In late 2017, I was diagnosed with Crohn’s Disease. After trying a few oral medications, I’m moving on to a biologic infusion. That means, at least for the first several treatments, I’ll be hanging out in a chair with an IV in my arm for a couple hours. I’ll need something to entertain myself. I find that I quickly exhaust my usual website reading rotation if I’m faced with a lengthy wait, and I’m not really a book reader. So I thought a portable game console, such as a Nintendo Switch, might be a decent buy.
To be honest, I’ve been trying to justify a Switch since I’ve been watching Super Mario Maker 2 on Twitch for the last month or so. This seemed like a great way to justify that purchase. Additionally, someone got Android working on the Switch a few days ago, expanding the the gaming possibilities to include streaming PC games. I knew Valve had a Steam Link app for Android and I figured it couldn’t be too hard to make game streaming work over the internet.
So I dug into the Switch idea a bit more. In order to hack a Switch, its firmware has to be older than a certain version. That means I can’t buy a new one to hack, and would have to search for a used one with a serial number in the right range. I found several eBay listings for hackable Switches, but the prices turned me off a bit. Most were asking about $160 for just the console, with no Joy-Cons, no AC adapter and no dock. After adding $50-$80 for new controllers and $15 for an AC adapter, it didn’t seem like such a great deal.
If I did get a Switch, I’d definitely want Super Mario Maker 2, which could be a problem with a hacked console. Nintendo has some means of detecting a console that has been tampered with, and can ban that console from accessing any features that require internet access. If the console was cheap enough, I could deal with that, but not for $250 or so. Then I realized that I didn’t even need a Switch. I could just use an Android tablet, and I already have one.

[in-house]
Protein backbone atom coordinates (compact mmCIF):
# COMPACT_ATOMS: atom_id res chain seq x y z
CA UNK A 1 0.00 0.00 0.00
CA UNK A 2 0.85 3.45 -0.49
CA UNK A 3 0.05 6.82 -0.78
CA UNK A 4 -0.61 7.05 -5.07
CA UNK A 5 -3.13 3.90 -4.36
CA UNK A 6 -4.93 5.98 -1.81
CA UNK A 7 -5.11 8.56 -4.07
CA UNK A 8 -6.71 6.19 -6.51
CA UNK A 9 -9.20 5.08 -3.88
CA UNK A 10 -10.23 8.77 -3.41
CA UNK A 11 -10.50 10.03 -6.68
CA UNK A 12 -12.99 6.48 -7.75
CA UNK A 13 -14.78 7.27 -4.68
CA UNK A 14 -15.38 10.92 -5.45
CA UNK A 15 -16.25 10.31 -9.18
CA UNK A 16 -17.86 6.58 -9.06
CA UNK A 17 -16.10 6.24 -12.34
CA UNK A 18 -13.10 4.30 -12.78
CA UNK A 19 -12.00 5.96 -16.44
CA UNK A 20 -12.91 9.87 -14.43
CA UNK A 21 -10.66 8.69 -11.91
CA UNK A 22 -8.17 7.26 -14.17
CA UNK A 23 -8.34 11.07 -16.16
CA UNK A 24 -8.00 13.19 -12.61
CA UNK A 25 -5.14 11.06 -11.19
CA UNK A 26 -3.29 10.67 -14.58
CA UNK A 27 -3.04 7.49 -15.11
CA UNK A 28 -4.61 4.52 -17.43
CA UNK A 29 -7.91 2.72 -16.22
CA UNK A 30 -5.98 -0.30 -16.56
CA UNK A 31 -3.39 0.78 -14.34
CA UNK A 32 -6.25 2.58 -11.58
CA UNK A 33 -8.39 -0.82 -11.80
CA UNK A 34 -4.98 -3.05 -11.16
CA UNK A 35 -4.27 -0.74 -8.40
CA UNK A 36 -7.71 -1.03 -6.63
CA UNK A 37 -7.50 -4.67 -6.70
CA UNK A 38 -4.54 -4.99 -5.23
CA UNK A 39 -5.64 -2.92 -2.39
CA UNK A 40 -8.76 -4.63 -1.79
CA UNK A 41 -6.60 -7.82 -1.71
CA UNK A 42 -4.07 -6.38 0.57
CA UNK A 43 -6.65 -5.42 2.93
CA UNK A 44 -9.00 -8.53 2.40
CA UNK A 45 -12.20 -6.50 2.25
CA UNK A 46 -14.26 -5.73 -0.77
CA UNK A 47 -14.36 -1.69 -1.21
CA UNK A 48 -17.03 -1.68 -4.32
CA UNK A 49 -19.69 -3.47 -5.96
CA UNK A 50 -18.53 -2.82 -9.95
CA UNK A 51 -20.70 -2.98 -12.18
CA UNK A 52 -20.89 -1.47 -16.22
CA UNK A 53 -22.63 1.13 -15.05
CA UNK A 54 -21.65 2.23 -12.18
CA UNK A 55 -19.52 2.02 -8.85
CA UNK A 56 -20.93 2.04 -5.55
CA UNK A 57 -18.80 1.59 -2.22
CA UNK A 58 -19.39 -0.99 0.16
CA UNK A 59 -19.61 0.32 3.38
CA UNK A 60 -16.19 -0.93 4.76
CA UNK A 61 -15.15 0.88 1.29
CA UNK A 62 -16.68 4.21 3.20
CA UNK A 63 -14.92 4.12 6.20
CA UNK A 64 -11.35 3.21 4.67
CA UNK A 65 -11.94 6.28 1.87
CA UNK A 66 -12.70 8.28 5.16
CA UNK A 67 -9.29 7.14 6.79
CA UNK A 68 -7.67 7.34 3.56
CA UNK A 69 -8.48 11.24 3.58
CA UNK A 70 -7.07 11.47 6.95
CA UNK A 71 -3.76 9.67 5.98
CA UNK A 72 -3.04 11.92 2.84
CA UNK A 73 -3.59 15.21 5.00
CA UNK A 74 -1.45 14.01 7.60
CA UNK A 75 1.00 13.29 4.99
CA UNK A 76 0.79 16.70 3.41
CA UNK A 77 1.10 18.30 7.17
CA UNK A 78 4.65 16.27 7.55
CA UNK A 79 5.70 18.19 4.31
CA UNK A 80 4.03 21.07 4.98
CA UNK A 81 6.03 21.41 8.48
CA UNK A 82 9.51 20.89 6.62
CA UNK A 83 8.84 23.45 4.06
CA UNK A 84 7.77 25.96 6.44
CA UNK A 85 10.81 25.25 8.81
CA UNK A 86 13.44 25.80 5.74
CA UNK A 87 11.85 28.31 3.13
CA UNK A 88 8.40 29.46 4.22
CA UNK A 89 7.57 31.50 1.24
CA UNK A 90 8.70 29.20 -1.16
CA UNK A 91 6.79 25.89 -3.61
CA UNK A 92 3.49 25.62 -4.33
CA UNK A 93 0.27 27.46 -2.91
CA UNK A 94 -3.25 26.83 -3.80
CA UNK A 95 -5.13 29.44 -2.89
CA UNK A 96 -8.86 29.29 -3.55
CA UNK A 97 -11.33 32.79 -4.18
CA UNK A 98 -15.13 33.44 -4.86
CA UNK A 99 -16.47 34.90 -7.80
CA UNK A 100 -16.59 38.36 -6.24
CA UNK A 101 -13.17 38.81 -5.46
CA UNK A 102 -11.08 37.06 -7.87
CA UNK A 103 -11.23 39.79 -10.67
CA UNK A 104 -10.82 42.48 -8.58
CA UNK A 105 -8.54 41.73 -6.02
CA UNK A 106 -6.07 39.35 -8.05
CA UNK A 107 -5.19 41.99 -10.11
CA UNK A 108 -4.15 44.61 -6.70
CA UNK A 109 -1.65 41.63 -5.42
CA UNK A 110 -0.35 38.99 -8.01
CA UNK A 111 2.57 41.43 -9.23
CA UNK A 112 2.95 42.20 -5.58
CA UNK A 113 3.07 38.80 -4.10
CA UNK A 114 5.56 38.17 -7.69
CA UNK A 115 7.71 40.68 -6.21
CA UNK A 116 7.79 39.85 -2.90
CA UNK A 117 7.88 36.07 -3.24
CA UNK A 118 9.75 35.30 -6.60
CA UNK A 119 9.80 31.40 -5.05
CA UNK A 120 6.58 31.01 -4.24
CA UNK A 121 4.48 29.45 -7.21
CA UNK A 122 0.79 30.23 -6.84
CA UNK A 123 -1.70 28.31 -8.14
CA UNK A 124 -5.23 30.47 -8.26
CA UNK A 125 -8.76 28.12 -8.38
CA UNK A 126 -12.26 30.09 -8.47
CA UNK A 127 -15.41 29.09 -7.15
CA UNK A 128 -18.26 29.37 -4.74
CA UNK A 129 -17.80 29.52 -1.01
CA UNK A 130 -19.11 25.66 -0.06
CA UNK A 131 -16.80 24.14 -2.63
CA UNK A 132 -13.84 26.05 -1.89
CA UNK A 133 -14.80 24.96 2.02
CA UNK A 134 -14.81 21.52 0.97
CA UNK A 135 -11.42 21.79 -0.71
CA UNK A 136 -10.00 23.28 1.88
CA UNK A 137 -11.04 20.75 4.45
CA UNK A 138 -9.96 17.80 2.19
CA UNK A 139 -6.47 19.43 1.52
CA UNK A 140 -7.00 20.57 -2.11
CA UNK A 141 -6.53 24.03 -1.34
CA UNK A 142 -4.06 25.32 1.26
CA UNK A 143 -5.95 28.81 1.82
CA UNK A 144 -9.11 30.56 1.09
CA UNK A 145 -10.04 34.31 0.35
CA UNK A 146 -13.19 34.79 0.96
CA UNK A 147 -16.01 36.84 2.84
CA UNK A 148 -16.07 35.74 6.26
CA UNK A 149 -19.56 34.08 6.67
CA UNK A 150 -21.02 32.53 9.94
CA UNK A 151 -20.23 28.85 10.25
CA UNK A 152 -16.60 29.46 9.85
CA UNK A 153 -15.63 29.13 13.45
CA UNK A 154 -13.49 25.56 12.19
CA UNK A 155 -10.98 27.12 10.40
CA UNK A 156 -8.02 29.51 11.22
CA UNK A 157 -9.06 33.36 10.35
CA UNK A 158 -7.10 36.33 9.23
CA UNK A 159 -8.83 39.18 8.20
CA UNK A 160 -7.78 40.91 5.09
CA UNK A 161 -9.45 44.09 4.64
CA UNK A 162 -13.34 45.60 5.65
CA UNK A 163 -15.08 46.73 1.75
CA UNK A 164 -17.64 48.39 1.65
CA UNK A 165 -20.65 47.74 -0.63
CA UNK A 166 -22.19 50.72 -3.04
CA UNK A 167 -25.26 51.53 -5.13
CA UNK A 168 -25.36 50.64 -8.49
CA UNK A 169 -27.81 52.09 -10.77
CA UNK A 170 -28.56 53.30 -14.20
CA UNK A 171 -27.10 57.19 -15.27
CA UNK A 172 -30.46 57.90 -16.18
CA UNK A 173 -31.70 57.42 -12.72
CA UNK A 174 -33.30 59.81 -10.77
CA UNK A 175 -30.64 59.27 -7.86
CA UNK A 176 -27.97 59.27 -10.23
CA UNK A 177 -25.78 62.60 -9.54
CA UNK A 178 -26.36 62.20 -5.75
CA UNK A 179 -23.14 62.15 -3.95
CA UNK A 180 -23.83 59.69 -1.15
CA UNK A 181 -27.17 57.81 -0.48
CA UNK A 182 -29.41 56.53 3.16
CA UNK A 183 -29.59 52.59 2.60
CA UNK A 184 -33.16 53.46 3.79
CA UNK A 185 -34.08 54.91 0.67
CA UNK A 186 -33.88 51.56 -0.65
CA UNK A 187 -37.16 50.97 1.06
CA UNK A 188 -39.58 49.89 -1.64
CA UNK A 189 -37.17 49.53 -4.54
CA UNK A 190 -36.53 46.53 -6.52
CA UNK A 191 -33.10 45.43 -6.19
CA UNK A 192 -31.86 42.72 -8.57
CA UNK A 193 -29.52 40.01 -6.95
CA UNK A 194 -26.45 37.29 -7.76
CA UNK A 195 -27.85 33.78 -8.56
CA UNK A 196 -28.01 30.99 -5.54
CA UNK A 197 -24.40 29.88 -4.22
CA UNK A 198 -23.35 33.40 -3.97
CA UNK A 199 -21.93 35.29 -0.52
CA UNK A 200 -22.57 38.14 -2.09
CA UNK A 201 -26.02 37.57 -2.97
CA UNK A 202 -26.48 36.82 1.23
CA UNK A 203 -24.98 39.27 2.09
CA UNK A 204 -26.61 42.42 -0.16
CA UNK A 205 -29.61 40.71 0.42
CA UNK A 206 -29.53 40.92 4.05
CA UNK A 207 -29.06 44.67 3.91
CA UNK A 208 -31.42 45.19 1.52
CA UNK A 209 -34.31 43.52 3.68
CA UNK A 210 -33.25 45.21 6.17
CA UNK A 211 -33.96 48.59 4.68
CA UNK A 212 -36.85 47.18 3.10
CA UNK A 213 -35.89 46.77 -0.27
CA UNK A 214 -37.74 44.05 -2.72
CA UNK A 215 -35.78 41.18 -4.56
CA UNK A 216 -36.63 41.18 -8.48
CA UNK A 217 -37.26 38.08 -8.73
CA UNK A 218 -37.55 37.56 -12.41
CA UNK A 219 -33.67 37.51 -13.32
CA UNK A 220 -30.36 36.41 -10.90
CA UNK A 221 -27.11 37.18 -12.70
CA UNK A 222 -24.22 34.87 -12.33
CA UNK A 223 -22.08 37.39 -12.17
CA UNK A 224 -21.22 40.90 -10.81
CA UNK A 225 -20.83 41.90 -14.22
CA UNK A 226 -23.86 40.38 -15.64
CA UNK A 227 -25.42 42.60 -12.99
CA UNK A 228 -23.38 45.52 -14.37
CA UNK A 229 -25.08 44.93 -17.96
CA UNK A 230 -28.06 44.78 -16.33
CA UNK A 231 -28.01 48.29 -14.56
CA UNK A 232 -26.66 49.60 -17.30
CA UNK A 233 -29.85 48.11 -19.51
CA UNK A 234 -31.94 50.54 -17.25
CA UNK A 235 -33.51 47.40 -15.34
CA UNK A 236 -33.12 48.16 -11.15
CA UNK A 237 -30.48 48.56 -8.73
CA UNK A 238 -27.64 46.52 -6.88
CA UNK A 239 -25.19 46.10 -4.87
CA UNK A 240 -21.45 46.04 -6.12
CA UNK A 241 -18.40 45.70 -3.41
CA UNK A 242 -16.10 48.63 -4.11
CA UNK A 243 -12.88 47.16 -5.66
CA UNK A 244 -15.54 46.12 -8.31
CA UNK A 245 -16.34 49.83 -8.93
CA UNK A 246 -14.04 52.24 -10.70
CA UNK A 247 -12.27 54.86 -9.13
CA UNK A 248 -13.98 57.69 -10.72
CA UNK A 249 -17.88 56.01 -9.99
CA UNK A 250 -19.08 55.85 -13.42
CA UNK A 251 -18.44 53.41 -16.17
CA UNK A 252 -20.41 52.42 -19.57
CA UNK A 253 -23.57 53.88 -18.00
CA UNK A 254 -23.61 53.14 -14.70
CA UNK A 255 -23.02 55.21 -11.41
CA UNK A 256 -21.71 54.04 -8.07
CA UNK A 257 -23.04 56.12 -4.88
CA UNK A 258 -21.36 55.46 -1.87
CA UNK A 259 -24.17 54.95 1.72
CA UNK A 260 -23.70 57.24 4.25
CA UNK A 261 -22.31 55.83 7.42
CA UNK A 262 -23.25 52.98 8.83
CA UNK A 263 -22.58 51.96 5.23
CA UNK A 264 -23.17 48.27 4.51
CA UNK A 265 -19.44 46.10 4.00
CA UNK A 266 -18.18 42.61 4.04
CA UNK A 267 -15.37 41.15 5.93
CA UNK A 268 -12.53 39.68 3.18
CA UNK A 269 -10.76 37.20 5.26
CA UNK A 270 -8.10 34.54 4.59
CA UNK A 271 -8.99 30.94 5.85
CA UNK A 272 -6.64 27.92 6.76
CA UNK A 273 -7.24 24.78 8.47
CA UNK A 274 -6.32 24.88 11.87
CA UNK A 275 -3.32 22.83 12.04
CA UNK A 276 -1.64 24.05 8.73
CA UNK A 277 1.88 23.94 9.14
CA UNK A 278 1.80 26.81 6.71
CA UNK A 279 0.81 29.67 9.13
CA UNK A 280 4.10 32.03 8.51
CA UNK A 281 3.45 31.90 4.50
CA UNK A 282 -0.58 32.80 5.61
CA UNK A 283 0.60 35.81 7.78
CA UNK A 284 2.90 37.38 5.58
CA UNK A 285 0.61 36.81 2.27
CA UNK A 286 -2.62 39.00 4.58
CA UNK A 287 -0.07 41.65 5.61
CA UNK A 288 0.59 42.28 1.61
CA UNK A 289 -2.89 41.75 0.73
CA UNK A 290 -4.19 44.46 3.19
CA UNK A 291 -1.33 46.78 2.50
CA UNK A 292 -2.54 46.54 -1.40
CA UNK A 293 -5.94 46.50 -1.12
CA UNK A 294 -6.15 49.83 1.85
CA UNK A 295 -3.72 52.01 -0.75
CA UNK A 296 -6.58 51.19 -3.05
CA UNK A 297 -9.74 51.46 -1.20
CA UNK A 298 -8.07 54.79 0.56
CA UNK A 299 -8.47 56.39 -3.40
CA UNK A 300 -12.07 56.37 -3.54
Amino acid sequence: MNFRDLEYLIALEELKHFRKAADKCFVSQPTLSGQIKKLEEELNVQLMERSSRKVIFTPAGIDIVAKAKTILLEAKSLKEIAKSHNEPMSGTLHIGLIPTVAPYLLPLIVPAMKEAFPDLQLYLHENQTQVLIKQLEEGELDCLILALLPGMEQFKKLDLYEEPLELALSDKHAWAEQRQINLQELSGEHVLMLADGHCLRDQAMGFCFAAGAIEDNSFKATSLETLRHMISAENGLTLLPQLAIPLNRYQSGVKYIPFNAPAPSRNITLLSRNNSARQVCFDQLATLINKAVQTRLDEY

Almost immediately after that, I figured that I could probably just use my nice Windows laptop (a base model Surface Book 1). And it turns out I can. I tried to get Steam Link Anywhere going, but couldn’t figure it out. Which was probably a blessing in disguise. I decided to try Moonlight, which I was originally going to use on the Switch, and then the Android tablet. Turns out the people behind the project have developed a client package for just about anything with a network connection.
To use Moonlight, I first installed Nvidia GeForce Experience. Moonlight works by making your client look like an Nvidia Shield to Geforce Experience. Initially I was skeptical about this solution because I wasn’t sure it would work with UWP games, like Forza Horizon 4 or Sea of Thieves. I was wrong. GeForce Experience auto-detected the UWP games right away. I installed Moonlight on my laptop and gave it a try.
I was stunned at how well it worked. I launched Sea of Thieves, and after a bit of loading I was in the game, with it working as if I was sitting at my desktop. I bumped the resolution from the default 720p to 1080p, and it was just about perfect. The laptop’s trackpad wasn’t terribly responsive, but I plan on using a PS4 controller instead. I installed the Moonlight internet access utility on the desktop and tried it using my phone’s wi-fi hotspot. I didn’t want to use up all my data, so I only tried it for a tiny while, but it seemed to be just as good as the local network.
I’m really pleased with the results. It was so much easier to set up than I expected and the gaming experience was better than I hoped for. Now I just need to set up my Raspberry Pi to use a wake on LAN command to start the desktop and I’ll be all set. I’m looking forward to trying this out from another building. I’m expecting more perfection.